The Wizard of Oz was a favorite film of mine when I was a kid. It scared me to death—the tornado, those dead curling feet, flying monkeys, the Wicked Witch of the West—but I was used to being scared. I lived in the country, after all, and we had lizards, and a rat who lived in our laundry room where the chamber pot was kept. My nightly dilemma involved decision making—go into the laundry room where the big wringer washer with its mother-eating (or so I imagined) wringers waited along with Mr. Rat; tiptoe out the front door and into the dark night (Quietly! Don’t slam the screen door!) to the outhouse where a snake once fell from the roof to my father’s neck; bare my behind to the elements and tinkle on the grass where a similar snake or lizard or lion (!) or tiger (!) or bear (!) might take a big chunk out of me.
Which is to say that more than once I lay there until nature took over, which is why my mother made me sleep on a rubberized sheet, and why I was on the sofa. The sofa was Naugahyde. Naugahyde didn’t absorb liquids.
Eventually we moved to town to a house with an indoor bathroom. But that house was haunted, and it was still Indiana, so there were still tornadoes, and a couple of times an earthquake. Then there was my mother’s black belt. Fear remained the dominant emotion in my little girl’s heart—to the point that by comparison there was nothing scary at all at the age of twenty about packing my ’64 Falcon station wagon and heading out West, to see what there was to see.
So much so that for the next twenty years, I followed fear. I consistently chose to do the things that made me feel most afraid—leaving my husband, taking my children to the Idaho outback to an Indian reservation, turning my back on a perfectly good career with a nice, fat paycheck and early retirement to become, of all things, a poet and fiction writer.
Six years ago I took a step that made me afraid, too. I sent off the manuscript for my novel Dove Creek to a publisher in Seattle. It was all about a woman who leaves an awful husband, one who beats his kids just as she had once been beaten by her mother, a woman who takes a job on an Indian reservation for the puffed-up government paycheck that keeps her and her children sheltered and fed. A manuscript that had been rejected forty-six times. That publisher, then called Libertary Press, eventually became the innovative, maverick publishing house Booktrope. They not only put Dove Creek between covers, but over the next nearly six years published four more of my books. Booktrope authors numbered more than six hundred and saw published almost 1000 books in every genre from academic to legal to sales to poetry to fiction—many award winners and recipients of starred reviews in such industry publications as Kirkus Review and Publishers Weekly—in every genre color of the rainbow and for audiences as diverse as lovers of contemporary literature and vampire gore aficionados.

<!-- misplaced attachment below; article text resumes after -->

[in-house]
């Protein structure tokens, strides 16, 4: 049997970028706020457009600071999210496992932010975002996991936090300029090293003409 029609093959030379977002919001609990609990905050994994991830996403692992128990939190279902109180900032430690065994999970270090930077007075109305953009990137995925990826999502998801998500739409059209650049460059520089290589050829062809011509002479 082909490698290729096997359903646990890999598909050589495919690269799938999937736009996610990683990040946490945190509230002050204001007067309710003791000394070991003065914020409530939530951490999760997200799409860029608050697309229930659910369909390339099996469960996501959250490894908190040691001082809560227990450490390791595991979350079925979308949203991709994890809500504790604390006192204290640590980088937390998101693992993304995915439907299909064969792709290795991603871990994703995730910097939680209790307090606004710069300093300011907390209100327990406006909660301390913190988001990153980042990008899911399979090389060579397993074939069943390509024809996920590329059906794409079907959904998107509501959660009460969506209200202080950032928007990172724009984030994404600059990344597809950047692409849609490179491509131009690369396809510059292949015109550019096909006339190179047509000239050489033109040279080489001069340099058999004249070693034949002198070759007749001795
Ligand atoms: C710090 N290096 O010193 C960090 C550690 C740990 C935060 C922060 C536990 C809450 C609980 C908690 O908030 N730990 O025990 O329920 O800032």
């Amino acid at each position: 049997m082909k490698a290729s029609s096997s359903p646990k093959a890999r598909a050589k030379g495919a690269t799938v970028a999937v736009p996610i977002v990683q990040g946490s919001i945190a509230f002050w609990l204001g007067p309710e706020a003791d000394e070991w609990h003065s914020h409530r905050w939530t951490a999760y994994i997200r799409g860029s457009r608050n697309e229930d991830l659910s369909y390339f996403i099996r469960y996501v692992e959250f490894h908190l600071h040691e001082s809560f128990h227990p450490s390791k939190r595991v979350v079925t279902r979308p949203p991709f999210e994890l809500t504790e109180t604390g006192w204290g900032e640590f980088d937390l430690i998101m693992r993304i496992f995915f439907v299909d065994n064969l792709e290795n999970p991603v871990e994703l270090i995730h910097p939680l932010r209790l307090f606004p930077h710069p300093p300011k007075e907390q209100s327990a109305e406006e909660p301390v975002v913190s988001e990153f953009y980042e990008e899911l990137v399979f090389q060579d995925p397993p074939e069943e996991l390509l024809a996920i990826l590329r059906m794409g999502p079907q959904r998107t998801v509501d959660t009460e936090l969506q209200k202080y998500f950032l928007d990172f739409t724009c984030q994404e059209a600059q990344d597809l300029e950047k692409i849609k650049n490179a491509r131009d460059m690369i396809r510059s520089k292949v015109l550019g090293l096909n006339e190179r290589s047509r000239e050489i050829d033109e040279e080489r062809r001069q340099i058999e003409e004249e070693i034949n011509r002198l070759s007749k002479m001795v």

I so adored working with Booktrope’s fantastic crew that when they offered me a job as part of their author support program, I happily accepted, and for the last fourteen months have coordinated that service for them, creating author training and guidance materials, plus holding weekly meetings where authors could bring their own fears and questions.
On top of that, the people running the show were among the nicest, most supportive, most talented, most creative, most professional, most intelligent folks I’ve ever known.
Sadly enough, the wonderful world that was Booktrope will come to an end on May 31. More than 1000 of us authors, editors, proofreaders, artists, and designers will set off on our individual yellow brick roads, looking for new places to land, hopefully sidestepping all the wicked witches and flying monkeys crouched in the shrubbery along the way. I’m very lucky to have been picked up by an incredibly supportive publishing house called Fawkes Press, thanks to which all my Booktrope titles are getting a little buff-and-shine and cosmetic touch-up and will be released anew on June 1.
It’s a little bit scary, heading off into an unknown future, not to mention free-floating without a job, hoping to scare up a few more manuscript consults, workshop bookings, and launching myself as an author advice maven. I like to think I’ll arrive at a station that’s even lovelier and glitzier than the one I left. Hard to say at this point, but one great advantage to having stared down fear so many times is that I sure as hell know how to do it.
Wish me luck, and warn me if you see anybody planting poppies!